Hot time on the earth tonight!
Wait and see how the mercury will climb
Man’s demise, it’ll come just give it time
Because the air is filled with CO2 and grime
There’ll be a hot time on the old earth tonight!
The first rain in two months fell Wednesday night and it came with a deep, collective sigh from every living thing. When we cheer the rain in sunny Colorado, it’s a sign of the times. Enough of clear skies and broiling sun.
Mother Earth has a fever and we’re feeling her heat. The hottest summer on record … a real sizzler … dryer ‘n a popcorn fart. Colloquialisms underlie the fundamental truth that we live in an arid place.
Wallace Stegner wrote: “The West, vast and magnificent, greatly various but with the abiding unity of too little water … has proved fragile and unforgiving. Damaged by human rapacity or carelessness, it is more likely to go on to erosion gullies and desertification than to restore itself.”
Desertification is what we’re tasting in the dry, hot, smoky air. The desert is taking hold and it grows more ominous and threatening with every rainless day. Pity the Anasazi Indians who vanished during a prolonged drought 800 years ago. We feel your pain.
Desertification becomes particularly acute during global warming. Mean temperatures are up around the world and still climbing. Forecasts call for melting ice caps, widespread flooding along coastlines, parched famine elsewhere. Real estate in Yellowknife begins to look good.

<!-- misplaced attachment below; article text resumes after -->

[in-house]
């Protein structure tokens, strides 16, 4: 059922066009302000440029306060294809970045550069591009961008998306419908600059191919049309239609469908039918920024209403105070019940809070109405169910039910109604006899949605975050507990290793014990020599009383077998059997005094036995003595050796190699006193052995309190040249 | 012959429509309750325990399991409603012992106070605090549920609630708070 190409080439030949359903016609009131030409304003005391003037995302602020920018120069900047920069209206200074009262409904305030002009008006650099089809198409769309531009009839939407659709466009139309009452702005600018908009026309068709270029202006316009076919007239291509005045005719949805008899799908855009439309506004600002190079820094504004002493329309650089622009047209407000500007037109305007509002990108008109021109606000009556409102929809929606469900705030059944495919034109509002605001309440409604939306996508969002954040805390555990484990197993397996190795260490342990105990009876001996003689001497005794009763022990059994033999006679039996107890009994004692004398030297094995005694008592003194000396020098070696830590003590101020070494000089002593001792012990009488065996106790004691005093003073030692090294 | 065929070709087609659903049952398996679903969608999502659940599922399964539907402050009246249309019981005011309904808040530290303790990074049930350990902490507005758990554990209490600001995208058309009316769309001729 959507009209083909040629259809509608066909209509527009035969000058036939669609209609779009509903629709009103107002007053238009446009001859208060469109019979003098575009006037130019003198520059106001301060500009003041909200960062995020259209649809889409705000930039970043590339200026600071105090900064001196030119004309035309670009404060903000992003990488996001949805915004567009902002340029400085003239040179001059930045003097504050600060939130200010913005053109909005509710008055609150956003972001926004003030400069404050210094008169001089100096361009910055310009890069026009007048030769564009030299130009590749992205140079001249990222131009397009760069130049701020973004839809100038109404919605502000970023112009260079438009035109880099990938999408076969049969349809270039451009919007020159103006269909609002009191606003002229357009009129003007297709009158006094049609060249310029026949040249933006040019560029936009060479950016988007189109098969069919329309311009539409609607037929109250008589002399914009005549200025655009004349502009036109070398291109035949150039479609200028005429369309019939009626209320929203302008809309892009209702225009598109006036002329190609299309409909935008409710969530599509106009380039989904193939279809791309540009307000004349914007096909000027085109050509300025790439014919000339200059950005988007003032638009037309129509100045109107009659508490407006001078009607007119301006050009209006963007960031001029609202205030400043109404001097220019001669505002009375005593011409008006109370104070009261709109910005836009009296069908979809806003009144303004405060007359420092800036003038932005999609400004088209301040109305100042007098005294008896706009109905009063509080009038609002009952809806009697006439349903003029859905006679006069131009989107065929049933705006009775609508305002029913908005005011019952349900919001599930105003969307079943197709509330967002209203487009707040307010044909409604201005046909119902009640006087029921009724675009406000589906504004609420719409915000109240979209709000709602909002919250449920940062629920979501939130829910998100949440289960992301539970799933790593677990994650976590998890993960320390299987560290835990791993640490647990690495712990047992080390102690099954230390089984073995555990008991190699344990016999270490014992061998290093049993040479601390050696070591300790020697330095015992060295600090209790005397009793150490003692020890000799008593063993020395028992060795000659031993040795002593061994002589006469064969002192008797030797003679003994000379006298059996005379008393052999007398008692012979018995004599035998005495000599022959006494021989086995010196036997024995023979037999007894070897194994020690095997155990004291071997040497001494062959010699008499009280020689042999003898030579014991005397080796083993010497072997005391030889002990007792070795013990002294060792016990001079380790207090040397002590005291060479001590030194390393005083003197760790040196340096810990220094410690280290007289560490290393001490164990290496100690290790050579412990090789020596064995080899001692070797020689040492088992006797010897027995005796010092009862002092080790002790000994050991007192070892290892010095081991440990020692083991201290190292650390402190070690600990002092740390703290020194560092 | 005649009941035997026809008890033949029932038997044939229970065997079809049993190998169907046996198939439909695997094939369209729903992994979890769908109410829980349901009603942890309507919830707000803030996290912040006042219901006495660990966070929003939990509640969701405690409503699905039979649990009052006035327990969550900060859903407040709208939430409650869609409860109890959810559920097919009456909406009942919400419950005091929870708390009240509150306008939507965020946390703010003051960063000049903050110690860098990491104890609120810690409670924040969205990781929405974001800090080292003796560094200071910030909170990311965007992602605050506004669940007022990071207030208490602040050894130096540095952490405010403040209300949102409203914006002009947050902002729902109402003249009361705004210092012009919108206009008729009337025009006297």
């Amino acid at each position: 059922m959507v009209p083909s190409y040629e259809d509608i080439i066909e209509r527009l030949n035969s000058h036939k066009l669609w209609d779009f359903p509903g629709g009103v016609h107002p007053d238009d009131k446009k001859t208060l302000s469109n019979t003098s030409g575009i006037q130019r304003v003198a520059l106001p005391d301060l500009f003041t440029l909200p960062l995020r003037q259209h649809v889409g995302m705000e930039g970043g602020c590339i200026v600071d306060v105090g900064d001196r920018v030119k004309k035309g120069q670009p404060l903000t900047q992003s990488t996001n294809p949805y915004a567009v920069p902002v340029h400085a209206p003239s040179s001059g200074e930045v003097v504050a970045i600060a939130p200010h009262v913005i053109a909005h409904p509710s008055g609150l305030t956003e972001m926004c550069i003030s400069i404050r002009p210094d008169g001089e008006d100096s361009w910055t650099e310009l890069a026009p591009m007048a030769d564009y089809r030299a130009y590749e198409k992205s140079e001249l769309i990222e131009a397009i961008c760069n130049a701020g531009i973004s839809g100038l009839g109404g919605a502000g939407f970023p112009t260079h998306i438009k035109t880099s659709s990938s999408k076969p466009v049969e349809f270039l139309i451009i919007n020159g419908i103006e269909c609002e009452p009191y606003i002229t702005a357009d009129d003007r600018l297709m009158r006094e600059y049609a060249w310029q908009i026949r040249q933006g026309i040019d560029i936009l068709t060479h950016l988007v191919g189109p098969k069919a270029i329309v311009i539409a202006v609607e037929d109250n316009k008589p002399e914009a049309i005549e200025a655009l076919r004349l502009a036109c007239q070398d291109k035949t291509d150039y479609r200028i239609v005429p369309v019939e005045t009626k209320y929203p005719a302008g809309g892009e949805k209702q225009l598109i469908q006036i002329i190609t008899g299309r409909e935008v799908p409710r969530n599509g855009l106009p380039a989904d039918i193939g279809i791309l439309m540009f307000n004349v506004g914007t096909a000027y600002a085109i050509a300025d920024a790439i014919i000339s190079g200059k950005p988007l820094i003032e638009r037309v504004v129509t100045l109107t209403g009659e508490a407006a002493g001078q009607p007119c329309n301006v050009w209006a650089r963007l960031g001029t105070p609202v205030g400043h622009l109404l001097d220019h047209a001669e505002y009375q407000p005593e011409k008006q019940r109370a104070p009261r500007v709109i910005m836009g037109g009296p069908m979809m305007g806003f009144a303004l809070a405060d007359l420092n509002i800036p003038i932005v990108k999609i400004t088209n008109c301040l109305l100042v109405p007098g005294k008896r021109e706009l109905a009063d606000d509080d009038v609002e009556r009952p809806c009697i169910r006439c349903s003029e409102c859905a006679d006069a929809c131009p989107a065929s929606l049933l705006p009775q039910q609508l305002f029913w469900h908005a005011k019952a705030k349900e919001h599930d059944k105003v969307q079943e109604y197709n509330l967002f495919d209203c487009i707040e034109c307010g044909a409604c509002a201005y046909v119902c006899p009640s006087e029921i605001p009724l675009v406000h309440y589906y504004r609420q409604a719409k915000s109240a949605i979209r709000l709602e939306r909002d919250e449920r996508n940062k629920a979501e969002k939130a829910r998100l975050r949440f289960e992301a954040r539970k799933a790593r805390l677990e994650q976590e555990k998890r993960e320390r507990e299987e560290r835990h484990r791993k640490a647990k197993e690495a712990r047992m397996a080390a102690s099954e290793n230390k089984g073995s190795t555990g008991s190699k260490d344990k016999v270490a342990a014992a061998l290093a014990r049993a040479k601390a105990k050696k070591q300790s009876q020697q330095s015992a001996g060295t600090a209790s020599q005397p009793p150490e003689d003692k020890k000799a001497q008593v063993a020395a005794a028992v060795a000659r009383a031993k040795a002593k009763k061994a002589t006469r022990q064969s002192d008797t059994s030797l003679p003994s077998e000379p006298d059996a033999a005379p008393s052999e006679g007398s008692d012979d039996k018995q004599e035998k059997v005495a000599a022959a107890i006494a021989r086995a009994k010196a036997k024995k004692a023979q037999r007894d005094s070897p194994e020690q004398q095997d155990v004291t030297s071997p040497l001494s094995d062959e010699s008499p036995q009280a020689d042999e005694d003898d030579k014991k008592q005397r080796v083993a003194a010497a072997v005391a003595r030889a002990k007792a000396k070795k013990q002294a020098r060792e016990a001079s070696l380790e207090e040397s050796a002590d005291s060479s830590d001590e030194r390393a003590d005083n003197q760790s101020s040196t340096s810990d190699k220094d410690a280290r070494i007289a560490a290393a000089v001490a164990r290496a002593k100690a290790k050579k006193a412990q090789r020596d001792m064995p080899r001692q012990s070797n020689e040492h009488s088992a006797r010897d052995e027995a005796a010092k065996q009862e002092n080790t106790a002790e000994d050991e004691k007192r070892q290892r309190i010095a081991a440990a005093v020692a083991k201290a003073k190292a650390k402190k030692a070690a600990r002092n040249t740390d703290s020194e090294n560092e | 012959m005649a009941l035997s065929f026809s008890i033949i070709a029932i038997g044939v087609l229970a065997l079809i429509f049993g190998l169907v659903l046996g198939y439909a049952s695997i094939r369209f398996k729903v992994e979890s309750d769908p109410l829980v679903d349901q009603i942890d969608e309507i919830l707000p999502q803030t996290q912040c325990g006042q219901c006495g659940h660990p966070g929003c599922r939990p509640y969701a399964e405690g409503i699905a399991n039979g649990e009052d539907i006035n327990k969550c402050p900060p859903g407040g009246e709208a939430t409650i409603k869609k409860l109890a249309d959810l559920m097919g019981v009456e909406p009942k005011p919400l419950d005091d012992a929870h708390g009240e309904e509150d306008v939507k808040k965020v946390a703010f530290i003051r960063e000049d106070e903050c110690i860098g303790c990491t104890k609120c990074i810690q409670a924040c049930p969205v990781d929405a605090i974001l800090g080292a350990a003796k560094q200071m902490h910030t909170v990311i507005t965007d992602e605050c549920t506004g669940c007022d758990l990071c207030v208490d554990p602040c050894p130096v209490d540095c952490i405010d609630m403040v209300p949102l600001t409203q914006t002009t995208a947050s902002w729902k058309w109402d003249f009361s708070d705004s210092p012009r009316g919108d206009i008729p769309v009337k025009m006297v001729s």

If you need tangible proof of global warming, hike up to the north cirque of Pyramid Peak and watch the boulders calve into the pool on the edge of the rock glacier. That pool has more than doubled over the past 40 years, keeping pace with the retreat of glaciers worldwide. The Earth is having a meltdown.
What, me worry? We drive our cars and contribute CO2 to the air. And when it gets hotter, we crank up the AC, generating yet more CO2. We abandon the Kyoto Protocol and buy interest-free cars. Something’s gotta give.
In Aspen last week, the thermometer pegged the high 80s. Paonia averaged in the mid-90s. In Grand Junction, it was 103. Whoa, baby, it’s hot out there! No rain, lots of wind and plenty of smoke from the immolation of our national forests, the fires set – surprise! – not by terrorists but by Forest Service employees.
Last week, riding the Rio Grande trail, the heat was almost unbearable on south-facing slopes. Every leafy plant and shrub was wilted and crispy brown. It was the same on a recent hike up Conundrum Creek, where wildflowers were stunted with hardly a bloom. Alpine grasses were dry and crunchy. The trail was powdered with talcumlike dust two inches deep.
“There’s blood in the toilet!” said my wife with alarm on Monday. It wasn’t blood; it was fine, silty, red sand, the residue from our well. Wells are drying up at 20 times the normal rate around here, said the well driller I called. Time to conserve. No vegetable garden this summer. Let the grass turn brown, the trees spread their roots.
Fire. We live with the threat daily. It wouldn’t take much up here to turn the Frying Pan into a charbroiler. Our escape route to the river would mean “Out of the fire and into the Frying Pan.” Our forward-thinking neighbors have a 7,000-gallon tank in the ground with a motorized pump and 300 feet of hose. First defense may be the only defense.
The desert creeps in with hot, dry breath. The sun blasts down through the smoke like a heat lamp and it’s only the start of July. What will the next several months bring? The next several years? The Anasazi probably asked the same questions.
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For the past five-plus years I have sat in a big chair in a small office on Hyman Avenue watching life in Aspen and the Roaring Fork Valley play out in front of me.